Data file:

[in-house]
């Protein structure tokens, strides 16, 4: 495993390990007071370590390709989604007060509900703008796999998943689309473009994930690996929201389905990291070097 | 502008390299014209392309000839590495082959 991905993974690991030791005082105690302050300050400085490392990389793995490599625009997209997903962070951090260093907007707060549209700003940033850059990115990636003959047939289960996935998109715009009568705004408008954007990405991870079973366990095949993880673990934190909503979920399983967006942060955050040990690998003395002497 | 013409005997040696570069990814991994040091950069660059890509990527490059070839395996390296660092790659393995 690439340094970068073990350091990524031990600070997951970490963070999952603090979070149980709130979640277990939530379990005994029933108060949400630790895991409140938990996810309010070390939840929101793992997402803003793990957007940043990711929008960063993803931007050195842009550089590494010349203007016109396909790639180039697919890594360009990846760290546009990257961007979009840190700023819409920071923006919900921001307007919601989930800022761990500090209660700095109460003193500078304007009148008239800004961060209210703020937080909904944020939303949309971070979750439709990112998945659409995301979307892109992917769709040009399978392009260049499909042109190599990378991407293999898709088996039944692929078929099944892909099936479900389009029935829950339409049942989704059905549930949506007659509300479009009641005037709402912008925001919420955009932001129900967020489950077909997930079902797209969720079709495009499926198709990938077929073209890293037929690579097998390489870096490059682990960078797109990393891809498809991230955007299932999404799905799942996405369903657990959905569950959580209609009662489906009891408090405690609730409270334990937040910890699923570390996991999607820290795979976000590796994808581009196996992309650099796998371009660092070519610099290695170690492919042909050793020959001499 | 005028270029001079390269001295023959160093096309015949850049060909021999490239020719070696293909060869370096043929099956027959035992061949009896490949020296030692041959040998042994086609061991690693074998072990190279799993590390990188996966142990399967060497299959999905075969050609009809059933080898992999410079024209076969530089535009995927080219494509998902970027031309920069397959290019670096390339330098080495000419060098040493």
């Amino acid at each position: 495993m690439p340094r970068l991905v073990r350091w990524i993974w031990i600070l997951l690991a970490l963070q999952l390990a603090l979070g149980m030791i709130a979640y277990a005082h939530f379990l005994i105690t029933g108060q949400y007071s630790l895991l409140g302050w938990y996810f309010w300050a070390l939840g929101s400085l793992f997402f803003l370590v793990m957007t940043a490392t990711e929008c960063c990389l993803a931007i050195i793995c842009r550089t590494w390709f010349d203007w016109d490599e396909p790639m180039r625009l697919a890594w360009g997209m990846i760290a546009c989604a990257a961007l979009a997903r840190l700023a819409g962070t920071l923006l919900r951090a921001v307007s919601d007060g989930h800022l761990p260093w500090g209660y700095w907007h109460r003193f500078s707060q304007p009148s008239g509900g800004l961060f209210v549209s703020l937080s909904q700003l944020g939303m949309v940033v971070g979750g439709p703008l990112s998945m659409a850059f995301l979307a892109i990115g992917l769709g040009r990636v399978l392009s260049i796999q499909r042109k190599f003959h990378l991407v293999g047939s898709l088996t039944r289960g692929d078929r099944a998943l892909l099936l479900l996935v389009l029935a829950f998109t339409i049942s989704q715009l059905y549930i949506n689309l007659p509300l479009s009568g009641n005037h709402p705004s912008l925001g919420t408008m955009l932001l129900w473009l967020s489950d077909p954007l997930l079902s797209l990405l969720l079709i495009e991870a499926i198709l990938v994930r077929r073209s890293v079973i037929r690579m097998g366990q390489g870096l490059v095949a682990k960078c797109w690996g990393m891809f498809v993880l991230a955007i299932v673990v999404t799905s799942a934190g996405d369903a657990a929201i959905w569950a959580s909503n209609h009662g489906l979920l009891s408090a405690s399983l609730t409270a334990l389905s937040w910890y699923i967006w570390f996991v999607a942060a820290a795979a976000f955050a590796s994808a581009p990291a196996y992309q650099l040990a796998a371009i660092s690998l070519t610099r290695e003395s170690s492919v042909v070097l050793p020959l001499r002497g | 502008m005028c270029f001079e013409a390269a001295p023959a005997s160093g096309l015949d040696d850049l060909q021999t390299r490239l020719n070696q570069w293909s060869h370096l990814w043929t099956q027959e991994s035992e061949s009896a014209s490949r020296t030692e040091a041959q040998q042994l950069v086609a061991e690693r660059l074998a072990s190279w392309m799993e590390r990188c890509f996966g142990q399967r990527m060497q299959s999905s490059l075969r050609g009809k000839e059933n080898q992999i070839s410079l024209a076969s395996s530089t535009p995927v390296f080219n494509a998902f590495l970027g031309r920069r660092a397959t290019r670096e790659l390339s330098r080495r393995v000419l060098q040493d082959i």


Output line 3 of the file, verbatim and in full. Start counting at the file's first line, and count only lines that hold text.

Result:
């Amino acid at each position: 495993m690439p340094r970068l991905v073990r350091w990524i993974w031990i600070l997951l690991a970490l963070q999952l390990a603090l979070g149980m030791i709130a979640y277990a005082h939530f379990l005994i105690t029933g108060q949400y007071s630790l895991l409140g302050w938990y996810f309010w300050a070390l939840g929101s400085l793992f997402f803003l370590v793990m957007t940043a490392t990711e929008c960063c990389l993803a931007i050195i793995c842009r550089t590494w390709f010349d203007w016109d490599e396909p790639m180039r625009l697919a890594w360009g997209m990846i760290a546009c989604a990257a961007l979009a997903r840190l700023a819409g962070t920071l923006l919900r951090a921001v307007s919601d007060g989930h800022l761990p260093w500090g209660y700095w907007h109460r003193f500078s707060q304007p009148s008239g509900g800004l961060f209210v549209s703020l937080s909904q700003l944020g939303m949309v940033v971070g979750g439709p703008l990112s998945m659409a850059f995301l979307a892109i990115g992917l769709g040009r990636v399978l392009s260049i796999q499909r042109k190599f003959h990378l991407v293999g047939s898709l088996t039944r289960g692929d078929r099944a998943l892909l099936l479900l996935v389009l029935a829950f998109t339409i049942s989704q715009l059905y549930i949506n689309l007659p509300l479009s009568g009641n005037h709402p705004s912008l925001g919420t408008m955009l932001l129900w473009l967020s489950d077909p954007l997930l079902s797209l990405l969720l079709i495009e991870a499926i198709l990938v994930r077929r073209s890293v079973i037929r690579m097998g366990q390489g870096l490059v095949a682990k960078c797109w690996g990393m891809f498809v993880l991230a955007i299932v673990v999404t799905s799942a934190g996405d369903a657990a929201i959905w569950a959580s909503n209609h009662g489906l979920l009891s408090a405690s399983l609730t409270a334990l389905s937040w910890y699923i967006w570390f996991v999607a942060a820290a795979a976000f955050a590796s994808a581009p990291a196996y992309q650099l040990a796998a371009i660092s690998l070519t610099r290695e003395s170690s492919v042909v070097l050793p020959l001499r002497g | 502008m005028c270029f001079e013409a390269a001295p023959a005997s160093g096309l015949d040696d850049l060909q021999t390299r490239l020719n070696q570069w293909s060869h370096l990814w043929t099956q027959e991994s035992e061949s009896a014209s490949r020296t030692e040091a041959q040998q042994l950069v086609a061991e690693r660059l074998a072990s190279w392309m799993e590390r990188c890509f996966g142990q399967r990527m060497q299959s999905s490059l075969r050609g009809k000839e059933n080898q992999i070839s410079l024209a076969s395996s530089t535009p995927v390296f080219n494509a998902f590495l970027g031309r920069r660092a397959t290019r670096e790659l390339s330098r080495r393995v000419l060098q040493d082959i």